NK Cell Disorders
Also known as: NK cell deficiency, natural killer cell deficiency.
What are NK cell disorders?
Natural killer, or NK cells are white blood (lymphocytes) cells which play an important role in the body’s immune system. They are part of a body’s mechanisms to control the spread of infection, destroy abnormal cells which develop in the body (like cancer cells), and when they function abnormally, they participate in the development of autoimmune diseases (where the body mistakenly attacks its own normal cells).
What causes NK cell disorders?
NK cell disorders are due to genetic mutations. They are hereditary (autosomal recessive trait) where one abnormal gene is passed from each parent (asymptomatic) to their child.
What are the symptoms of NK cell disorders?
Frequent, recurrent infections, usually lungs (pneumonia) and viral (herpes virus) are the most common symptoms of NK cell disorders. They are at increased risk for developing cancer.
What are NK cell disorder care options?
There is no specific treatment for NK cell disorders. Children with the disease will usually require more frequent courses of antibiotics, or other medications to fight off viral or fungal infections. There appears to be evidence to suggest other therapies may enhance immune system functioning. These include ginseng, zinc, and perhaps L-arginine, astragalus, copper, beta-carotene and others. These (and any other non traditional therapies) should be discussed with your pediatrician prior to starting treatment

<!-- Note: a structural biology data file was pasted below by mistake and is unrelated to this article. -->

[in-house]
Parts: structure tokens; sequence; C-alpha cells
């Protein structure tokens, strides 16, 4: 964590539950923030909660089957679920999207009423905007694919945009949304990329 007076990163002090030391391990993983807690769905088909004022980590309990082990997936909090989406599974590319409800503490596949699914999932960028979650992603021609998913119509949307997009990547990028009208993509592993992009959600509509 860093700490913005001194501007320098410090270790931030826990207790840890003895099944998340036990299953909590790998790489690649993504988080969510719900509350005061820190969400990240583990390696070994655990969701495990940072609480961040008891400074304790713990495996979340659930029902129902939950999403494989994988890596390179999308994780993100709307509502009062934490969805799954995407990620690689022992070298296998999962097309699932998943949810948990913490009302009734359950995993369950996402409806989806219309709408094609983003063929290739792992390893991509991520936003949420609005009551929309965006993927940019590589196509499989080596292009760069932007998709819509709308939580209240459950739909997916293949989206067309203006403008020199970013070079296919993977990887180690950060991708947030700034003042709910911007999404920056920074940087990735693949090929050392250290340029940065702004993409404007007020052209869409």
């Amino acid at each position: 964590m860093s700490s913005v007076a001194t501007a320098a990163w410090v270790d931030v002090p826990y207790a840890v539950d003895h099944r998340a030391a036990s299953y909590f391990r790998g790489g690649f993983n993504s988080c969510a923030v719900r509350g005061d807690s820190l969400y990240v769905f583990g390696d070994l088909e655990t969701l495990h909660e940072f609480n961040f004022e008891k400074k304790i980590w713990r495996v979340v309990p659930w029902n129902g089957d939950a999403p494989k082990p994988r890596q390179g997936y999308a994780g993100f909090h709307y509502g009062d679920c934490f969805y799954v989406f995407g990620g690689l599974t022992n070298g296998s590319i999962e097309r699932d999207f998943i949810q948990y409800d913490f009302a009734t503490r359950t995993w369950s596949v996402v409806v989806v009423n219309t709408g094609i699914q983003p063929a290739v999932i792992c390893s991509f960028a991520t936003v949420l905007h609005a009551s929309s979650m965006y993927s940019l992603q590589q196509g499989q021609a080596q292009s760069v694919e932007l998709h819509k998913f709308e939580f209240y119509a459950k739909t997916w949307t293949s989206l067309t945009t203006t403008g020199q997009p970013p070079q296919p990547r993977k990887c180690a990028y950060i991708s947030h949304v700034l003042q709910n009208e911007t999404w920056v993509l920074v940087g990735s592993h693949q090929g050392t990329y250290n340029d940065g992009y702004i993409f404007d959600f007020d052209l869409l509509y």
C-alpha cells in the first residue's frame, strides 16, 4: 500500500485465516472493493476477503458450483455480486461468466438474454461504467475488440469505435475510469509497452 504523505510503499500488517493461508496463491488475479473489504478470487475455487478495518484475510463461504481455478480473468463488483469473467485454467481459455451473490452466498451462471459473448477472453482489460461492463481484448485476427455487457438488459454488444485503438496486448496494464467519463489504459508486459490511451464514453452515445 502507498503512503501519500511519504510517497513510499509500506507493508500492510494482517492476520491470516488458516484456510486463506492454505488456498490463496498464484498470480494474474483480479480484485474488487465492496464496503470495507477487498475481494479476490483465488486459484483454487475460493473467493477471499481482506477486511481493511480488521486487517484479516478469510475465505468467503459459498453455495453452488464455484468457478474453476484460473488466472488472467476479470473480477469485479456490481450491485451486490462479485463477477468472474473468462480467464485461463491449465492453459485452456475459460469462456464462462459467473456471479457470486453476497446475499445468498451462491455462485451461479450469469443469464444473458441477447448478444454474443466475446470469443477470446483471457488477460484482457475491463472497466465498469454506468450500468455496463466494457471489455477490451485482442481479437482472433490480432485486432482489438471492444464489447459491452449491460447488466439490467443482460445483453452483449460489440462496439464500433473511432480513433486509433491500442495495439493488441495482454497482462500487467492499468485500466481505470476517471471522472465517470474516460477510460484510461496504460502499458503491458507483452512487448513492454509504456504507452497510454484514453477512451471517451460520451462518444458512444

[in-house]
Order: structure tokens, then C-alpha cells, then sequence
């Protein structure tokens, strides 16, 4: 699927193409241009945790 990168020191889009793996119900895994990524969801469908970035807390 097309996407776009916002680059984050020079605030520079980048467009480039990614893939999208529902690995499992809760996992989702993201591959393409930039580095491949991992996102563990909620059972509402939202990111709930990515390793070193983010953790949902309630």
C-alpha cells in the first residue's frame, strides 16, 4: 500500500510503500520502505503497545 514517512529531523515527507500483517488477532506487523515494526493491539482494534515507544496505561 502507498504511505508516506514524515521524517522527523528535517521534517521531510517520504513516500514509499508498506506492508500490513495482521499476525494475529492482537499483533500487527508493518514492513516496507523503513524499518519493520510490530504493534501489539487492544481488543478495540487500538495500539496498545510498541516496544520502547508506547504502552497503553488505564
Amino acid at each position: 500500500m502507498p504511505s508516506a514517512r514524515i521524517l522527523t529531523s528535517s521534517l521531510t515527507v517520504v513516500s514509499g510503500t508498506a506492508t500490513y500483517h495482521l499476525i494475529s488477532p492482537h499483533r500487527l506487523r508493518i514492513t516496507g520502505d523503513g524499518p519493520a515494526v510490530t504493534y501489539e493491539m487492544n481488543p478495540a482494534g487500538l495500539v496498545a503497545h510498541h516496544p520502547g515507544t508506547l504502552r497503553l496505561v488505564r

Reviewed by: Jack Wolfsdorf, MD, FAAP
This page was last updated on: 3/12/2018 2:51:53 PM
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Dr. Feldman is employed by Pediatric Specialists of America (PSA), the multispecialty group practice of Nicklaus Children’s Health System. She is an allergist and immunologist within the Division of Allergy and Immunology at Nicklaus Children’s Hospital. Dr. Feldman sees patients at the Nicklaus Children's Boynton Beach Care Center.
The Boynton Beach Care Center is the newest Nicklaus Children’s care location and offers a range of services for children from birth through 21 years of age.